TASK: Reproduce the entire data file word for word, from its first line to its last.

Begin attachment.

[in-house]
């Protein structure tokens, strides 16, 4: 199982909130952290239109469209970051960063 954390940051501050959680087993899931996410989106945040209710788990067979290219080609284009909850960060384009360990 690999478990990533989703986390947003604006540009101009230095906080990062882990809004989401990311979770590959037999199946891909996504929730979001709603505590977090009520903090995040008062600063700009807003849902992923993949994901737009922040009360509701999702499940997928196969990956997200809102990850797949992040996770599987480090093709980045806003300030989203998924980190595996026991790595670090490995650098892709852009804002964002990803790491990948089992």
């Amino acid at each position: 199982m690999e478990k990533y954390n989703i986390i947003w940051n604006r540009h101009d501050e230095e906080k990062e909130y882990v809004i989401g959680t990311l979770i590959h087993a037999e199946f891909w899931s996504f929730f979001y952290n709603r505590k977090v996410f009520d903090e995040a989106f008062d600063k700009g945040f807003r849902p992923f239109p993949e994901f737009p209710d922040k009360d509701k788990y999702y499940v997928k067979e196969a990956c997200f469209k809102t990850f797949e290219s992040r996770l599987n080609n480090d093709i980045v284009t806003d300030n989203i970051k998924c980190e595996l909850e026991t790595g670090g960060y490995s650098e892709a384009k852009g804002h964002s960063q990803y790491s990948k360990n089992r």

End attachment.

[in-house]
């Protein structure tokens, strides 16, 4: 199982909130952290239109469209970051960063 954390940051501050959680087993899931996410989106945040209710788990067979290219080609284009909850960060384009360990 690999478990990533989703986390947003604006540009101009230095906080990062882990809004989401990311979770590959037999199946891909996504929730979001709603505590977090009520903090995040008062600063700009807003849902992923993949994901737009922040009360509701999702499940997928196969990956997200809102990850797949992040996770599987480090093709980045806003300030989203998924980190595996026991790595670090490995650098892709852009804002964002990803790491990948089992």
């Amino acid at each position: 199982m690999e478990k990533y954390n989703i986390i947003w940051n604006r540009h101009d501050e230095e906080k990062e909130y882990v809004i989401g959680t990311l979770i590959h087993a037999e199946f891909w899931s996504f929730f979001y952290n709603r505590k977090v996410f009520d903090e995040a989106f008062d600063k700009g945040f807003r849902p992923f239109p993949e994901f737009p209710d922040k009360d509701k788990y999702y499940v997928k067979e196969a990956c997200f469209k809102t990850f797949e290219s992040r996770l599987n080609n480090d093709i980045v284009t806003d300030n989203i970051k998924c980190e595996l909850e026991t790595g670090g960060y490995s650098e892709a384009k852009g804002h964002s960063q990803y790491s990948k360990n089992r």